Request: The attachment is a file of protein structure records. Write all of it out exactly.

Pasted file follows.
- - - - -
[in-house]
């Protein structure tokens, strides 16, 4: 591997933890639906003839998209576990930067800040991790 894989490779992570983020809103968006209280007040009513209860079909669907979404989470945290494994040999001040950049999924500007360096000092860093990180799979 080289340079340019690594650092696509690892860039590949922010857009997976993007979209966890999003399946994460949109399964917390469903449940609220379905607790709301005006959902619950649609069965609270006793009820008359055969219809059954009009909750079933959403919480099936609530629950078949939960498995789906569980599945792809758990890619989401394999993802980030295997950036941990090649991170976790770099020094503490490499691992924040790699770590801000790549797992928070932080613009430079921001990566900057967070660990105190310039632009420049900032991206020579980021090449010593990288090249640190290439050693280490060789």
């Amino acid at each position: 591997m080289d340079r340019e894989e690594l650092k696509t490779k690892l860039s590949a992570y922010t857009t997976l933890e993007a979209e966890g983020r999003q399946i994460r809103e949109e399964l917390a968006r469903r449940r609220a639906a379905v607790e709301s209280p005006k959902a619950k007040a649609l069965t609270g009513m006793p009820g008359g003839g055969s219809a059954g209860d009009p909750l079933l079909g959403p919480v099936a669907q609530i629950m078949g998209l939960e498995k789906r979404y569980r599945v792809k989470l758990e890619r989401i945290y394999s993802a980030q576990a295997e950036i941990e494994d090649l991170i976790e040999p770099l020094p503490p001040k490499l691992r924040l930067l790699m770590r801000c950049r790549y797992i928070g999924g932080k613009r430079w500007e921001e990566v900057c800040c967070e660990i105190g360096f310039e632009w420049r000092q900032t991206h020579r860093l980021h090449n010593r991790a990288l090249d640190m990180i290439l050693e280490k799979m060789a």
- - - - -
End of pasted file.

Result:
[in-house]
């Protein structure tokens, strides 16, 4: 591997933890639906003839998209576990930067800040991790 894989490779992570983020809103968006209280007040009513209860079909669907979404989470945290494994040999001040950049999924500007360096000092860093990180799979 080289340079340019690594650092696509690892860039590949922010857009997976993007979209966890999003399946994460949109399964917390469903449940609220379905607790709301005006959902619950649609069965609270006793009820008359055969219809059954009009909750079933959403919480099936609530629950078949939960498995789906569980599945792809758990890619989401394999993802980030295997950036941990090649991170976790770099020094503490490499691992924040790699770590801000790549797992928070932080613009430079921001990566900057967070660990105190310039632009420049900032991206020579980021090449010593990288090249640190290439050693280490060789």
């Amino acid at each position: 591997m080289d340079r340019e894989e690594l650092k696509t490779k690892l860039s590949a992570y922010t857009t997976l933890e993007a979209e966890g983020r999003q399946i994460r809103e949109e399964l917390a968006r469903r449940r609220a639906a379905v607790e709301s209280p005006k959902a619950k007040a649609l069965t609270g009513m006793p009820g008359g003839g055969s219809a059954g209860d009009p909750l079933l079909g959403p919480v099936a669907q609530i629950m078949g998209l939960e498995k789906r979404y569980r599945v792809k989470l758990e890619r989401i945290y394999s993802a980030q576990a295997e950036i941990e494994d090649l991170i976790e040999p770099l020094p503490p001040k490499l691992r924040l930067l790699m770590r801000c950049r790549y797992i928070g999924g932080k613009r430079w500007e921001e990566v900057c800040c967070e660990i105190g360096f310039e632009w420049r000092q900032t991206h020579r860093l980021h090449n010593r991790a990288l090249d640190m990180i290439l050693e280490k799979m060789a």